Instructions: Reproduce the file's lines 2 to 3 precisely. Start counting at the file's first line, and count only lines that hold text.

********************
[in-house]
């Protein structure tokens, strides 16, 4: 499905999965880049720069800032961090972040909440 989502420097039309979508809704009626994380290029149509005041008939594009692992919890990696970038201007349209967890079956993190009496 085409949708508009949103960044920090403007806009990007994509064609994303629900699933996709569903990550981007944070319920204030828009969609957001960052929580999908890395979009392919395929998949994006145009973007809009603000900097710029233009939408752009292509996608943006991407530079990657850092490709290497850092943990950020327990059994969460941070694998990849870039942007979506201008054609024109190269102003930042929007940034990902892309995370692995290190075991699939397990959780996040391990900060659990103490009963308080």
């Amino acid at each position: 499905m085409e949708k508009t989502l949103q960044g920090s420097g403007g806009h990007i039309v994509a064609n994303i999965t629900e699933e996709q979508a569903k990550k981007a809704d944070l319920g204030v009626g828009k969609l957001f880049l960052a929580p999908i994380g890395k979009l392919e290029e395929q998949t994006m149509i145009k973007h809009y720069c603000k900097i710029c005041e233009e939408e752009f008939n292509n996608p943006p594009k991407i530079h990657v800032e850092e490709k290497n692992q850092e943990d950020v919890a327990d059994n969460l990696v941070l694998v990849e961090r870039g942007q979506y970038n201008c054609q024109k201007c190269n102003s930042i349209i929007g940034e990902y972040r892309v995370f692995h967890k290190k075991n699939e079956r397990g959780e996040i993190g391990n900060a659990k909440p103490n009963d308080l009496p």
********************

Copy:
């Protein structure tokens, strides 16, 4: 499905999965880049720069800032961090972040909440 989502420097039309979508809704009626994380290029149509005041008939594009692992919890990696970038201007349209967890079956993190009496 085409949708508009949103960044920090403007806009990007994509064609994303629900699933996709569903990550981007944070319920204030828009969609957001960052929580999908890395979009392919395929998949994006145009973007809009603000900097710029233009939408752009292509996608943006991407530079990657850092490709290497850092943990950020327990059994969460941070694998990849870039942007979506201008054609024109190269102003930042929007940034990902892309995370692995290190075991699939397990959780996040391990900060659990103490009963308080």
């Amino acid at each position: 499905m085409e949708k508009t989502l949103q960044g920090s420097g403007g806009h990007i039309v994509a064609n994303i999965t629900e699933e996709q979508a569903k990550k981007a809704d944070l319920g204030v009626g828009k969609l957001f880049l960052a929580p999908i994380g890395k979009l392919e290029e395929q998949t994006m149509i145009k973007h809009y720069c603000k900097i710029c005041e233009e939408e752009f008939n292509n996608p943006p594009k991407i530079h990657v800032e850092e490709k290497n692992q850092e943990d950020v919890a327990d059994n969460l990696v941070l694998v990849e961090r870039g942007q979506y970038n201008c054609q024109k201007c190269n102003s930042i349209i929007g940034e990902y972040r892309v995370f692995h967890k290190k075991n699939e079956r397990g959780e996040i993190g391990n900060a659990k909440p103490n009963d308080l009496p």